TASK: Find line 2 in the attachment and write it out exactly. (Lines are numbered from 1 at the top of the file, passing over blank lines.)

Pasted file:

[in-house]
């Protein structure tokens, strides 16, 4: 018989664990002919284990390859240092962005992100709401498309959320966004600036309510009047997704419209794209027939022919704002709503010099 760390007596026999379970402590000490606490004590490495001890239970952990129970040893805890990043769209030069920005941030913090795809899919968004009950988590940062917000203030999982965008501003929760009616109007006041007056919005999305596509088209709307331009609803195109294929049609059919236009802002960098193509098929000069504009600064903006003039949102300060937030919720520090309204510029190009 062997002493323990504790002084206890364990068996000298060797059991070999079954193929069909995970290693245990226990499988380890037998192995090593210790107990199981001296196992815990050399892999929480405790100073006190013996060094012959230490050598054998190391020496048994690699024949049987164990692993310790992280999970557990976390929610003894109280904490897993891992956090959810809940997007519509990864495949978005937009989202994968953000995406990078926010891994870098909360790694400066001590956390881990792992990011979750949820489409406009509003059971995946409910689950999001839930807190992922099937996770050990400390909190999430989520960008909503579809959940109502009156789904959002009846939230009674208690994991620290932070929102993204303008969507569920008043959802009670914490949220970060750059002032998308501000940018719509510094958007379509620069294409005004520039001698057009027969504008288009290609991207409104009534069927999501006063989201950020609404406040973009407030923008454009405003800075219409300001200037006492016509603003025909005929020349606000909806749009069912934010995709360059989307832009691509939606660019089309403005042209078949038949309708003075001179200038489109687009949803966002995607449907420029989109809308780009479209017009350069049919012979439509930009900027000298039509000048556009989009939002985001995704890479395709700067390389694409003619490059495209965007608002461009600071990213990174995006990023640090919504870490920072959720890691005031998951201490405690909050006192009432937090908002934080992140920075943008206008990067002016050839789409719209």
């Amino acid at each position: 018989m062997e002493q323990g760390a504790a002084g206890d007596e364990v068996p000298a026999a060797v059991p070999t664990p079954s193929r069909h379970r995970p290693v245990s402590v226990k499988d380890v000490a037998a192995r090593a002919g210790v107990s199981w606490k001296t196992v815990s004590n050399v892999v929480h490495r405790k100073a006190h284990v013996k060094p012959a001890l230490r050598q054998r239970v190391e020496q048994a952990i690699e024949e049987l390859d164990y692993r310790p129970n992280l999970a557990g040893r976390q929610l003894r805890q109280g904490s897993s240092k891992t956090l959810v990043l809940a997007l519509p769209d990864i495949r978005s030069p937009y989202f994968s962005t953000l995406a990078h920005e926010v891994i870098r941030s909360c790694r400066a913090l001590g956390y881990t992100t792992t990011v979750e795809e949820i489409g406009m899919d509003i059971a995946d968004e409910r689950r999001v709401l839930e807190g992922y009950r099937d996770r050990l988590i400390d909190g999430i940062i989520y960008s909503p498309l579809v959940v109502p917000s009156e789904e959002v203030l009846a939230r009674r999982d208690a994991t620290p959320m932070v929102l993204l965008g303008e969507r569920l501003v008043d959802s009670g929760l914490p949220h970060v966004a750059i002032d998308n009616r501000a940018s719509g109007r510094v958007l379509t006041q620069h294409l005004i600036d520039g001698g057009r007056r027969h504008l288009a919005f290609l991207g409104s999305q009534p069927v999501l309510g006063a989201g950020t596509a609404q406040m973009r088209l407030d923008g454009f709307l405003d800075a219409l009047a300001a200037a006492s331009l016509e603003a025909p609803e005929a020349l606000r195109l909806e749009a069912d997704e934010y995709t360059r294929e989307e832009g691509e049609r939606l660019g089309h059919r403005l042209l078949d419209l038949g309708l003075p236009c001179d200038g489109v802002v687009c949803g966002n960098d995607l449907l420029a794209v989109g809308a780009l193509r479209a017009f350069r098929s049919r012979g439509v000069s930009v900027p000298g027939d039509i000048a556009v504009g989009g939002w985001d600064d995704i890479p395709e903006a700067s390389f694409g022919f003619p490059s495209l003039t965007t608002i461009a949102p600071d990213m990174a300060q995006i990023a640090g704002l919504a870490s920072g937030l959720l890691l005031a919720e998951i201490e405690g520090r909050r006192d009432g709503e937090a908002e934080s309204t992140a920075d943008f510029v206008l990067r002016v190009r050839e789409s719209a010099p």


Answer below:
């Protein structure tokens, strides 16, 4: 018989664990002919284990390859240092962005992100709401498309959320966004600036309510009047997704419209794209027939022919704002709503010099 760390007596026999379970402590000490606490004590490495001890239970952990129970040893805890990043769209030069920005941030913090795809899919968004009950988590940062917000203030999982965008501003929760009616109007006041007056919005999305596509088209709307331009609803195109294929049609059919236009802002960098193509098929000069504009600064903006003039949102300060937030919720520090309204510029190009 062997002493323990504790002084206890364990068996000298060797059991070999079954193929069909995970290693245990226990499988380890037998192995090593210790107990199981001296196992815990050399892999929480405790100073006190013996060094012959230490050598054998190391020496048994690699024949049987164990692993310790992280999970557990976390929610003894109280904490897993891992956090959810809940997007519509990864495949978005937009989202994968953000995406990078926010891994870098909360790694400066001590956390881990792992990011979750949820489409406009509003059971995946409910689950999001839930807190992922099937996770050990400390909190999430989520960008909503579809959940109502009156789904959002009846939230009674208690994991620290932070929102993204303008969507569920008043959802009670914490949220970060750059002032998308501000940018719509510094958007379509620069294409005004520039001698057009027969504008288009290609991207409104009534069927999501006063989201950020609404406040973009407030923008454009405003800075219409300001200037006492016509603003025909005929020349606000909806749009069912934010995709360059989307832009691509939606660019089309403005042209078949038949309708003075001179200038489109687009949803966002995607449907420029989109809308780009479209017009350069049919012979439509930009900027000298039509000048556009989009939002985001995704890479395709700067390389694409003619490059495209965007608002461009600071990213990174995006990023640090919504870490920072959720890691005031998951201490405690909050006192009432937090908002934080992140920075943008206008990067002016050839789409719209």